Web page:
[3] I’m describing God as “He” here, because in the theologies I’m describing, God is male. That’s not something I do when I describe my own beliefs.

[4] In contrast to Buttigieg’s coming closer to God, Chris Steadman describes (in the book Faitheist) going through a period of rage at a God who created him gay and then condemned gays to Hell.

In Evolving in Monkey Town Rachel Held Evans, whose path of spiritual growth has taken her out of Evangelicalism and into the Episcopal religion that Erickson finds so objectionable, recounts one of the first cracks in her childhood faith: Going on a mission trip to China, looking out a bus window, and realizing that a billion people out there were going to Hell. What kind of God would set the world up like that?

[5] Occasionally you’ll hear the conundrum expressed like this: Do we worship God because He is good, or because He is God? In an earlier era, this question made sense, but today we are more inclined to ask: Why would we worship a God who is not good?

Post a comment or leave a trackback: Trackback URL.

Comments

  • Chris  On April 15, 2019 at 11:30 am

    ” In the Christian tradition, this issue is the heart of the New Testament arguments between Jesus and the Pharisees. But the modern religious right has forgotten Jesus and taken the Pharisee side: The rules are the rules, and if we have to be cruel to enforce them, that’s just how it is.”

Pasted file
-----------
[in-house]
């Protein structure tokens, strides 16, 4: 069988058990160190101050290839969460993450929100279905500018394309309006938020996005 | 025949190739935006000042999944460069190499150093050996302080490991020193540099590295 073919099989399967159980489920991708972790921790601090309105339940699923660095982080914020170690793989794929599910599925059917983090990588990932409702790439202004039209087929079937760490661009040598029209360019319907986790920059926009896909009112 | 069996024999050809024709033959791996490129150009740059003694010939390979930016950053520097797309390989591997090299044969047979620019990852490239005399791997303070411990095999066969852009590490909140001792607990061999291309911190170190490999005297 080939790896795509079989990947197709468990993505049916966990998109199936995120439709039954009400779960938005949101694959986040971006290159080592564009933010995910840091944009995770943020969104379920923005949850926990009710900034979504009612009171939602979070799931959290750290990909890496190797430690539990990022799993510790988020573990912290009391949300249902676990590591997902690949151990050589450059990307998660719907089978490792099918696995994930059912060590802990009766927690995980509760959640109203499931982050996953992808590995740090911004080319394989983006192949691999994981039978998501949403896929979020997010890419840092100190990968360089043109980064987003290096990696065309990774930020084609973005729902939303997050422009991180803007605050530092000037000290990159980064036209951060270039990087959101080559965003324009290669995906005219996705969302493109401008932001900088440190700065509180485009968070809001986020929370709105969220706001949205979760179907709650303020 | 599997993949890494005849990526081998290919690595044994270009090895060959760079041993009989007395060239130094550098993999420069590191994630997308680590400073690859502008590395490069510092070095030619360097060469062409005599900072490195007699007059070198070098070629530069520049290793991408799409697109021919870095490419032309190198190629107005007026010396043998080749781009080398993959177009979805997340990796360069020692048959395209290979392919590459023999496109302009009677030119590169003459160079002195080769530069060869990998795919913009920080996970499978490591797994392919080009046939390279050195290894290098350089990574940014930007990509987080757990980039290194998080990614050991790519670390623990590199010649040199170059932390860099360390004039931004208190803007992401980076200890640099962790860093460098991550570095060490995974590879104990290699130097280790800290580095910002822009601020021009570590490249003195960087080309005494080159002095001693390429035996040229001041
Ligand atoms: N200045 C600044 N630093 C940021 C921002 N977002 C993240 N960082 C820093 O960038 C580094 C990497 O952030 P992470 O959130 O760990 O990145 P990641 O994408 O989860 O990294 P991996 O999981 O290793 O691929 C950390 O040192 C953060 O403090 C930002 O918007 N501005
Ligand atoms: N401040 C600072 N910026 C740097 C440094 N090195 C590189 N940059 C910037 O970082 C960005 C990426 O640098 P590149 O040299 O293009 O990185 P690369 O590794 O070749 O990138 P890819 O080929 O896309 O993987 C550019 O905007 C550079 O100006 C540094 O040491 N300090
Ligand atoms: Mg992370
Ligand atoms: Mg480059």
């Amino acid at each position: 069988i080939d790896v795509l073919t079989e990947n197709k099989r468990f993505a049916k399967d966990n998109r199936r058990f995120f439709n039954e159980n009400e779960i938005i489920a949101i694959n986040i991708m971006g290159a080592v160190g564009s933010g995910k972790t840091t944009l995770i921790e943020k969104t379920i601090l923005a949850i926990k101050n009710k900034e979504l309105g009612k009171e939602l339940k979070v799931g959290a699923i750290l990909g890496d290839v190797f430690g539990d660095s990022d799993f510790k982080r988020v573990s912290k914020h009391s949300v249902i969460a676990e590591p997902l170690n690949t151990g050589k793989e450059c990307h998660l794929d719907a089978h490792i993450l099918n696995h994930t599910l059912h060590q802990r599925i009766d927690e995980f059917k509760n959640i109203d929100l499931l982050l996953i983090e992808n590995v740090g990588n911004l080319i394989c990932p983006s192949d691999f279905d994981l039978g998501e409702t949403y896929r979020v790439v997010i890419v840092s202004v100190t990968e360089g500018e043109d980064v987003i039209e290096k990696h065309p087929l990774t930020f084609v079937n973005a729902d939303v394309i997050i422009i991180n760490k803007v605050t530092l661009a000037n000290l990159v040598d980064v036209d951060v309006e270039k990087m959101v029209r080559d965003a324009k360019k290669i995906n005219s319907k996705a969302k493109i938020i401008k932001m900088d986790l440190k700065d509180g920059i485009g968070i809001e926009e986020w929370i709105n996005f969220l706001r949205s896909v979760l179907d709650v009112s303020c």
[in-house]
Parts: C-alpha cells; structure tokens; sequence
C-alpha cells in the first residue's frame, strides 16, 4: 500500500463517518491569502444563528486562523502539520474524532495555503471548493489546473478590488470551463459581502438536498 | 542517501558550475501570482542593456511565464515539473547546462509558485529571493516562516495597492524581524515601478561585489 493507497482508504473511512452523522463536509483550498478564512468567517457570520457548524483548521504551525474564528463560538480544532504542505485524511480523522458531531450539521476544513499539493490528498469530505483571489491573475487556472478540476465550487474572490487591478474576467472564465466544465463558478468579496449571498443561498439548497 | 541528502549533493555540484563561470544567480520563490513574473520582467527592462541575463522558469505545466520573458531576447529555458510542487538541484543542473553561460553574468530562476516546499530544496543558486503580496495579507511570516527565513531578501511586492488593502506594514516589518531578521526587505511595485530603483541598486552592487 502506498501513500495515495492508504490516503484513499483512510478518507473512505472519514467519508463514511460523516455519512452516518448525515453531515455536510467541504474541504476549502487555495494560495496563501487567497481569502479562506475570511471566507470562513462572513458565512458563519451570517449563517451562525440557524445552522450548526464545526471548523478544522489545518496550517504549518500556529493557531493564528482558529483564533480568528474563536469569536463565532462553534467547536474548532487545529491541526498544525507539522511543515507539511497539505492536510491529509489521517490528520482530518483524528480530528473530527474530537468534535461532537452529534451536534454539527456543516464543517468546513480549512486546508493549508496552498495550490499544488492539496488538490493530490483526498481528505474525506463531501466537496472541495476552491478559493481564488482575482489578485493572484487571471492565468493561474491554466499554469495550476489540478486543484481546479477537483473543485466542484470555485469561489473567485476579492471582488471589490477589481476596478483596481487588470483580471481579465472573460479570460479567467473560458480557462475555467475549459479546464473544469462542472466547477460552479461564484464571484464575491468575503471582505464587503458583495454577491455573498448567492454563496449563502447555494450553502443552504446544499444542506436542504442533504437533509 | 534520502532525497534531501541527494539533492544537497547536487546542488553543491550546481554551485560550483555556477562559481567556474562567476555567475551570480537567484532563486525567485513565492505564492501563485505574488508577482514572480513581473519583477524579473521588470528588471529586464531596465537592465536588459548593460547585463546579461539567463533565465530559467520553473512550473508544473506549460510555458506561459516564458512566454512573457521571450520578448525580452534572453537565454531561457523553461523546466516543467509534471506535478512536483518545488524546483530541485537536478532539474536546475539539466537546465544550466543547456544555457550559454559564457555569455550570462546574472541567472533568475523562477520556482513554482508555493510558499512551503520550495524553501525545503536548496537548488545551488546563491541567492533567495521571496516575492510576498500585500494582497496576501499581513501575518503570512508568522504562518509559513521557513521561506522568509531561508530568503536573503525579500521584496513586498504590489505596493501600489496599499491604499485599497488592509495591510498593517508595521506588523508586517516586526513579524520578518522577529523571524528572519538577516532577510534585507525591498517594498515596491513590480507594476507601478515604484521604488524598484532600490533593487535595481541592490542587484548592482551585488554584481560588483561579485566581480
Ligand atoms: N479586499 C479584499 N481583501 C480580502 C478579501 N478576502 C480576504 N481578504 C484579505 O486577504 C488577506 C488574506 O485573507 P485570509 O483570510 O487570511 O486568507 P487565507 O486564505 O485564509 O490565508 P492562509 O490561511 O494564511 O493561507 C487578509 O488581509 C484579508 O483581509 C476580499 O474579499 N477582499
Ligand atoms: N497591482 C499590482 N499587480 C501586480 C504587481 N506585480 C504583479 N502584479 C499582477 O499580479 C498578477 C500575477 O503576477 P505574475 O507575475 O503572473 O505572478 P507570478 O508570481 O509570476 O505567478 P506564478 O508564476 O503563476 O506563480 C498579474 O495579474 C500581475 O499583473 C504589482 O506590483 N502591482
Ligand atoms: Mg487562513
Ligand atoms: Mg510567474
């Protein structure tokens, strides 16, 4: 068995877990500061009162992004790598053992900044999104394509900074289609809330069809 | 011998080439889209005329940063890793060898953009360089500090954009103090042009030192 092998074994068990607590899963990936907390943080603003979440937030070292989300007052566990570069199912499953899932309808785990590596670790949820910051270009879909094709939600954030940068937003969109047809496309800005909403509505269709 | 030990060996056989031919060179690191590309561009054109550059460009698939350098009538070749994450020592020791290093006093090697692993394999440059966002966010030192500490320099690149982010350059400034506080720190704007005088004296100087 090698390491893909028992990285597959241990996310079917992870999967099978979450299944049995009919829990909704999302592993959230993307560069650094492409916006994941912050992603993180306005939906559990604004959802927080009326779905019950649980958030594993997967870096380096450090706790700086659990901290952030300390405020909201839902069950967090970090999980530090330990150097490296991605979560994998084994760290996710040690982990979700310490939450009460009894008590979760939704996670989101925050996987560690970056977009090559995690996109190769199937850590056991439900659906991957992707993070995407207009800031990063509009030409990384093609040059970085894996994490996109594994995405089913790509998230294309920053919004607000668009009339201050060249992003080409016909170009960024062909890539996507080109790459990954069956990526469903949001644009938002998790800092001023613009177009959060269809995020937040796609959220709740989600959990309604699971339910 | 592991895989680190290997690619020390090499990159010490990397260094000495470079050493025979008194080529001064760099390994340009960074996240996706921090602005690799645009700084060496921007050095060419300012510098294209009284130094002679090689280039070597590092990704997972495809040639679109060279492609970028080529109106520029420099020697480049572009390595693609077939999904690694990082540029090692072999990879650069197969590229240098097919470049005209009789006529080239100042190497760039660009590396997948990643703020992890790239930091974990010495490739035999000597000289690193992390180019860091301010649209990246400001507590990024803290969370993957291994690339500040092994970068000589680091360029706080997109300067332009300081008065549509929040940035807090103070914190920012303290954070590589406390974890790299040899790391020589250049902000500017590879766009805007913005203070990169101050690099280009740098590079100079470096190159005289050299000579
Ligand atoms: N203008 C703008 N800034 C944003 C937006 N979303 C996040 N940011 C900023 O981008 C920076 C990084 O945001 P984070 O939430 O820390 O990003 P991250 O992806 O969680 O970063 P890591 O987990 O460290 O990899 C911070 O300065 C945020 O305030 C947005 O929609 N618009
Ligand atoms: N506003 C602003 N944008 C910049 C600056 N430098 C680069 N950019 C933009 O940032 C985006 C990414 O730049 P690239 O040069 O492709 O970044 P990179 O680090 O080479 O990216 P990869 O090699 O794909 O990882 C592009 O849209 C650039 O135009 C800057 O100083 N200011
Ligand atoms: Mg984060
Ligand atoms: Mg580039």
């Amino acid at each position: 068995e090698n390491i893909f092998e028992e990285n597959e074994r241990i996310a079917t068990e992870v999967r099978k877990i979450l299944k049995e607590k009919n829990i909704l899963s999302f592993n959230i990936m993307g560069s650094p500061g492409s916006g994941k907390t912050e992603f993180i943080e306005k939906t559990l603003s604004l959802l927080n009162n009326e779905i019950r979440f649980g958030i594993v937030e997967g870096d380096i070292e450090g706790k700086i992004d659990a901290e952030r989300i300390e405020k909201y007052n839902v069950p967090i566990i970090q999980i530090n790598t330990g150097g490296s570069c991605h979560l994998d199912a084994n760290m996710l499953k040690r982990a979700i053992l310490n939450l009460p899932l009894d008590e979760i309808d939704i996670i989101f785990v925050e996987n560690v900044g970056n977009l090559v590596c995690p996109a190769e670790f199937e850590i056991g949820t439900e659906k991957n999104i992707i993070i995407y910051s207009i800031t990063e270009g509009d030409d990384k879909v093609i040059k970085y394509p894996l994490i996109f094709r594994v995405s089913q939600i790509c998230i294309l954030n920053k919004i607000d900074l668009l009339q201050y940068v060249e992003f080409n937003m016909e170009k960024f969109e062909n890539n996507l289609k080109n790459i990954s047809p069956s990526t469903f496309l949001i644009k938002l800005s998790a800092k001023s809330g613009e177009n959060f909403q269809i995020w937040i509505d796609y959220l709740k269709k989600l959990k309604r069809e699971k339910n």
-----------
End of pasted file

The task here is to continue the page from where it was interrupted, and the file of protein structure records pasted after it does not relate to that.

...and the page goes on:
Well said! I often find myself wondering if religious conservatives have ever actually sat down and read the New Testament for themselves.

    Also, shout out to Lady Gaga!!!

  • Michael Wells  On April 15, 2019 at 11:51 am

    I hesitate to jump into this conversation about religion because the last time I did, I received an angry response. But here goes. For those of us who are non-believers, watching those who profess to be religious having a discussion about religion is a spectator sport. I find religion irrelevant except when it is used to justify hurting people. You gave away the game when you started your article by stating: “Liberals have been yielding the high ground on religion….” Why are we supposed to be fighting on this territory? Why not focus on the real and damaging effects from what some, like Pence want to impose rather than the theological justifications for it?
    Buttigieg is an impressive young man (emphasis on both adjectives). But I am not confident that taking on Pence on theological grounds is going to change the minds of any Trump evangelicals. Certainly Trump’s personal and public behavior hasn’t. We can “take on” the people who threaten or intimidate others without using religion.

    • Guest  On April 15, 2019 at 12:14 pm

      No anger here, Michael, just a disagreement on strategy.

      “We can take on the people who threaten or intimidate others without using religion.”

      Why not employ methods both with AND without using religion?

      “Why are we supposed to be fighting on this territory?”

      Fighting back against the evils of religion is an all-hands on deck situation, we need atheists and believers united on this front. Like it or not, religion is deeply tied to morality for large swaths of the population and it is a powerful space both personally and politically in America, so why cede that territory? Why shouldn’t a comprehensive response to the real and damaging effects you mention include a direct challenge to the logically and compassionately weak theology that still holds power for the religious right and thus America broadly?